Last month we posted about the Chinese Spring Festival, a holiday that includes many tradition and symbols that help in crease luck, wealth and happiness.  This week, the people of Ireland, and Irish diaspora around the world will celebrate St. Patrick’s Day – a holiday which celebrates Irish history and culture. Among other St. Patrick’s Day traditions, people may spend the day hunting for four leave clovers, a common sign of luck among the Irish and Irish-at-heart. People may also talk of “the luck of the Irish”.

With St. Patrick’s Day, Friday the 13th and the Chinese Spring Festival, there has been a lot of talk about “luck” recently.  So we decided to round out the discussion by researching signs and symbols of  good luck from around the world.  Here are some of our favorites:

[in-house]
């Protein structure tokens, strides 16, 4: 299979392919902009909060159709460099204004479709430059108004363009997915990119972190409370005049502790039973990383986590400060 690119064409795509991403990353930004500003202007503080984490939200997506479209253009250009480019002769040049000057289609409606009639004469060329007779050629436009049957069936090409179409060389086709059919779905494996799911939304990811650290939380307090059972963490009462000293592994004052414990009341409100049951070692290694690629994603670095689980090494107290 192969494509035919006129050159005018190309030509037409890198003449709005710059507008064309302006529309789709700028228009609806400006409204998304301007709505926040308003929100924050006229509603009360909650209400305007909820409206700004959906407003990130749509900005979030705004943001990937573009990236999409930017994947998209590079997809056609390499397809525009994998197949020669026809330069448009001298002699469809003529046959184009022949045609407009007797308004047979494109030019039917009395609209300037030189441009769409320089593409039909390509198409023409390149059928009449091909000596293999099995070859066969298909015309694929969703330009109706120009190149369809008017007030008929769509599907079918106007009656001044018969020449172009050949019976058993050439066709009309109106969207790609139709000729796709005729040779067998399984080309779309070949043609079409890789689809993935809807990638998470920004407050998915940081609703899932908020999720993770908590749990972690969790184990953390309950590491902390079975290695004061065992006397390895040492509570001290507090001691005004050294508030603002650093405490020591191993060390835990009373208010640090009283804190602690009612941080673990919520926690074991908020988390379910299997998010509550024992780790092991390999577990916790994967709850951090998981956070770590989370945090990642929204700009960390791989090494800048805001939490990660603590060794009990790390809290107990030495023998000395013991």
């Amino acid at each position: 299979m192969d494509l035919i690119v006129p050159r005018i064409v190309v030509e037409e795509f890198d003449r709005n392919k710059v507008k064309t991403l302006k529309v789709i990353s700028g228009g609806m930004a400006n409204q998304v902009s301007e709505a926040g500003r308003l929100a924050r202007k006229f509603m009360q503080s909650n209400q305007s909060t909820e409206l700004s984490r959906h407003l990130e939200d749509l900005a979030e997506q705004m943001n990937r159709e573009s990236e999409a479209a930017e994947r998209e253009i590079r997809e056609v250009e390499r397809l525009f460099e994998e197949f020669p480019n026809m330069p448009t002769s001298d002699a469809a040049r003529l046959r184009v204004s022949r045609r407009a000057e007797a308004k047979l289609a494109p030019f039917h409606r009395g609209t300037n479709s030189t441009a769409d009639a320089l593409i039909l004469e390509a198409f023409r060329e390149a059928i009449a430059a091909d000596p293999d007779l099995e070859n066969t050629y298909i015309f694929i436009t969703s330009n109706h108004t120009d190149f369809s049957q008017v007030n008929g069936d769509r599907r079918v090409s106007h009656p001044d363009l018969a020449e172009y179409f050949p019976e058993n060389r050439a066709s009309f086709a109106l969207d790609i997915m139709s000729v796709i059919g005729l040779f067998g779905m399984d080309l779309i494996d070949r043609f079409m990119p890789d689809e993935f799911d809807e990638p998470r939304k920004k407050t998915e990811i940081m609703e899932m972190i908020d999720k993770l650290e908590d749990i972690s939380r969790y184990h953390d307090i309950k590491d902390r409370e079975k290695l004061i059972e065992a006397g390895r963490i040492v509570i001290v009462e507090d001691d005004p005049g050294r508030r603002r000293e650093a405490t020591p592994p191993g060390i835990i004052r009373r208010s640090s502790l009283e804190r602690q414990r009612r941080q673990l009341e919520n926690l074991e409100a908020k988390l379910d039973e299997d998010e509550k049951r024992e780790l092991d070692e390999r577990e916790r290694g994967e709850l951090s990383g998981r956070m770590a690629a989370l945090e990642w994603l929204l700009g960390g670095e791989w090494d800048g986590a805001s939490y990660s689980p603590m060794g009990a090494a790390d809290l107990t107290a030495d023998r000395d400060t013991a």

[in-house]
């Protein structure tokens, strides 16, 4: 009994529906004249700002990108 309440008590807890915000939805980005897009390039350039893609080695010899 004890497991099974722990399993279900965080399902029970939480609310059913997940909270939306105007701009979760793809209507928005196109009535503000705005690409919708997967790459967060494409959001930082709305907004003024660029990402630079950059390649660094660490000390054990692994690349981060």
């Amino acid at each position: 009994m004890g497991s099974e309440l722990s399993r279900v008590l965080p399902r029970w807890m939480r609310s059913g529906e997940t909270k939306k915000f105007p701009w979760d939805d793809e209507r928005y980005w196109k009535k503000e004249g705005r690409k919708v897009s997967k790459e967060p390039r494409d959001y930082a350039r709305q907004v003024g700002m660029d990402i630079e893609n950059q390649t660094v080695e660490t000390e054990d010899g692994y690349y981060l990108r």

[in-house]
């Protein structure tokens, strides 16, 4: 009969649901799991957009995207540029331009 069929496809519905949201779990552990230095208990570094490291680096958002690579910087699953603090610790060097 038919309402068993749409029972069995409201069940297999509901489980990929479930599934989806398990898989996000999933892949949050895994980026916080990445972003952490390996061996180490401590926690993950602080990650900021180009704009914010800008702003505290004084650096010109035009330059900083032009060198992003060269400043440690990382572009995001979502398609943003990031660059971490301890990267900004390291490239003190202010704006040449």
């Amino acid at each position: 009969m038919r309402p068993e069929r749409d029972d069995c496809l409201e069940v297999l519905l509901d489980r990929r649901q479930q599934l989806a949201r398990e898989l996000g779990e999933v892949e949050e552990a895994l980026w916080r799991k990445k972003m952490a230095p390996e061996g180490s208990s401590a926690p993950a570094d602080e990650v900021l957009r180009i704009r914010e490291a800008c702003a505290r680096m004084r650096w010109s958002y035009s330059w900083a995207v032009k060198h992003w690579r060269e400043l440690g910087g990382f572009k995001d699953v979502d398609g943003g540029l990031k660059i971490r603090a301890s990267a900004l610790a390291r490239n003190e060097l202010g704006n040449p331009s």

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Hand of Fatima that GYV Outreach coordinator bought during her travels in Morocco

1)Hamsa/ Hand of Fatima – a symbol in the shape of a palm, this symbol used in the Middle

East and North Africa to ward off bad luck.  Common in both Islam and Judaism. Read more about cross-cultural and inter-faith symbol of luck here

2)Chai (not the delicious tea drink, this”chai” is pronounced with a hard “h” sound) – the Hebew number 18 means life.  Its symbol is commonly worn as a charm on a necklace.  Monetary gifts are often given in multiples of 18 at Jewish celebrations. Learn more here

3)Acorn – travel to a Scandinavian home and you may find an acorn on the window sill.  Dating back to the ancient Vikings, this custom is said to ward off lightning and protect the home.

4) Dream catcher – common in Native American communities, these beautiful woven pieces are hung close to beds to capture evil spirits so the owner will have pleasant dreams and harmony. Make your own dream catcher at the GYV art studio this summer, or practice now with these easy directions.